Can The Sequel Beat The Original? We Went To Flesh & Buns To Find Out

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Published . By Anisah Audu.

If there’s one thing I can’t get enough of, it’s a banging meal with even better drinks. Why do you think I work here? Luckily for me, my friends all know this and when my bestie took me to Flesh & Buns for my birthday a few years ago, I was buzzing. Driven by Japanese cuisine, the original Covent Garden restaurant is an Izakaya pub-style venue; with moody interiors, a rock-fuelled soundtrack and a cheeky anime-filled bathroom. When the meaty eatery launched a sister site in Fitzrovia, I had to check it out.

The team behind Bone Daddies have stepped their interiors game up to another level.

Thought the Covent Garden venue was cool? Well, Flesh & Buns have stepped it up a notch in the transition to W1. I was glad I’d rocked up in heels and a nice top, because we weren’t in Kansas anymore. The décor is super swanky, with plush booths, oaky furnishings and lashings of gold. There’s even a wall lined with gilded fortune cats. It doesn’t end there though… each table has a ‘press for pisco’ button and before I’d had a chance to open a menu, the other half had his finger on the trigger.

A cocktail trolley arrived and we watched a classic Peruvian (£10) and Green Apple Pisco Sour (£10) infused with shiso apple shrub shaken up at our table. The perfect punchy accompaniments for chips and dips (£6.40), first impressions were already ticking every box. Whether it’s meat or fish you’re after, it’s all mouth-wateringly good. Literally. Lobster ceviche (£16) was sweet and sour, yet soft and crunchy all at the same time. Korean fried chicken wings (£7.40) came drenched in a spicy sour sauce with sesame seeds. I’m getting hungry just thinking about ‘em.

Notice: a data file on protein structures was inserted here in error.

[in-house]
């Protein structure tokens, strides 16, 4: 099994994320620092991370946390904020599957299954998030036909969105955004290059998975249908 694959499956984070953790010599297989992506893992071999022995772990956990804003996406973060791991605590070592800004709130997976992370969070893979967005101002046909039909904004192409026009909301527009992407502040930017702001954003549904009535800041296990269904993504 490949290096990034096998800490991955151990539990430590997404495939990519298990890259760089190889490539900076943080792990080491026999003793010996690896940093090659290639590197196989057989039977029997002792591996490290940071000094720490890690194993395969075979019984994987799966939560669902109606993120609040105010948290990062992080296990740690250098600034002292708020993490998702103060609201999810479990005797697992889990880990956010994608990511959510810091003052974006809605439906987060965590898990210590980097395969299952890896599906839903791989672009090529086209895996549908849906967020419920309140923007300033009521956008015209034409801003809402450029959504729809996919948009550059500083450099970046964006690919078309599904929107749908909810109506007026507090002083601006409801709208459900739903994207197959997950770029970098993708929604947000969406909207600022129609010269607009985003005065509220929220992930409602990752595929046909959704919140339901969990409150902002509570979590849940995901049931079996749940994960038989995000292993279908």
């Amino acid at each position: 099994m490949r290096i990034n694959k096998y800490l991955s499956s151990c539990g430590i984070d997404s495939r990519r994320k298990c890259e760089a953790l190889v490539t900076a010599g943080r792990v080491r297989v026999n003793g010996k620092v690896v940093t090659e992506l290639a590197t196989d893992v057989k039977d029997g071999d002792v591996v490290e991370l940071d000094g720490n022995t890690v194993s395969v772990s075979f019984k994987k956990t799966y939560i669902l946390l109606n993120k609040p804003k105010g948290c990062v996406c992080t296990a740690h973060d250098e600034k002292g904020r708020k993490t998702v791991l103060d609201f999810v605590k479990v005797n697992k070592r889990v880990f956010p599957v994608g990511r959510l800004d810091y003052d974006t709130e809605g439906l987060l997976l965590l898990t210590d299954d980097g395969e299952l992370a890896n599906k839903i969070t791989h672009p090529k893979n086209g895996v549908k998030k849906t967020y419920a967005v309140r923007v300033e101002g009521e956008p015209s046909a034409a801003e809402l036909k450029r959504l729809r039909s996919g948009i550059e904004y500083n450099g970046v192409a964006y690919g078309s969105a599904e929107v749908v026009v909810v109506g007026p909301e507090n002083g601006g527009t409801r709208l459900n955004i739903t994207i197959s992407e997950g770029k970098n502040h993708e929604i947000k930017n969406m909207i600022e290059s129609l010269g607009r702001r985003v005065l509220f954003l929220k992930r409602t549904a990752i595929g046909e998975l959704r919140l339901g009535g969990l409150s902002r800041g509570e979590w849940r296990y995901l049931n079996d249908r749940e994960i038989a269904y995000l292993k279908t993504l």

Press for pisco? You don't have to tell us twice.

In a city where restaurants are opening and closing like a revolving door, you have to bring something worthwhile to the table. Blurring the lines between Japanese and Peruvian food, Nikkei cuisine is killing it here. There’s tonnes of tasty tiradito and a beautiful softshell crab sushi roll (£9.40) packed with chives, yamagobo, crispy sweet potato and rocoto mayo, while the Sumo Martini (£9.50) was an unusual combination of vodka, gokai, sake, umeshu and yuzu shu.

Gearing up for the main event, a bottle of Mio sparkling sake (£16) was the perfect bubbly refresher to cut through the meaty flesh that we were about to devour. With a name like Flesh & Buns, we had high hopes for DIY bao buns that we were about to prepare. Wagyu rump steak (£28) was juicy and tender, served with Korean steak sauce and cucumber pickle, while shichimi and sansho pepper jerked duck (£19) arrived with a tangy coal-roasted peach chutney and super spicy pickled jalapeños.

A feast for all the senses at this Fitzrovia spot.

Ending on a high, I went for the signature s’mores (£8) that had won me over the first time around. A spectacle in their design, a fiery pit arrived, with passionfruit marshmallows to roast, before topping with almond chocolate and sandwiching between graham crackers. If that wasn’t enough, then the Coffee Shogun (£11) which combines coffee-infused shochu with maple syrup, double cream and vanilla bitters was the perfect accompaniment to wash it all down.

The DesignMyNight Digest

The Dark Knight, Terminator 2, The Bourne Supremacy – why am I listing action movies? Well, here’s proof that sequels can easily smash the original out of the park, and that’s exactly what Flesh & Buns is doing in Fitzrovia. From the first cocktail, to the meaty buns, right through to dessert, there’s a show-stopper at every corner. Think of this latest opening as the older sibling; a sister site with mature vibes and sexier interiors, still smashing out an eclectic ensemble of dishes with side of fun.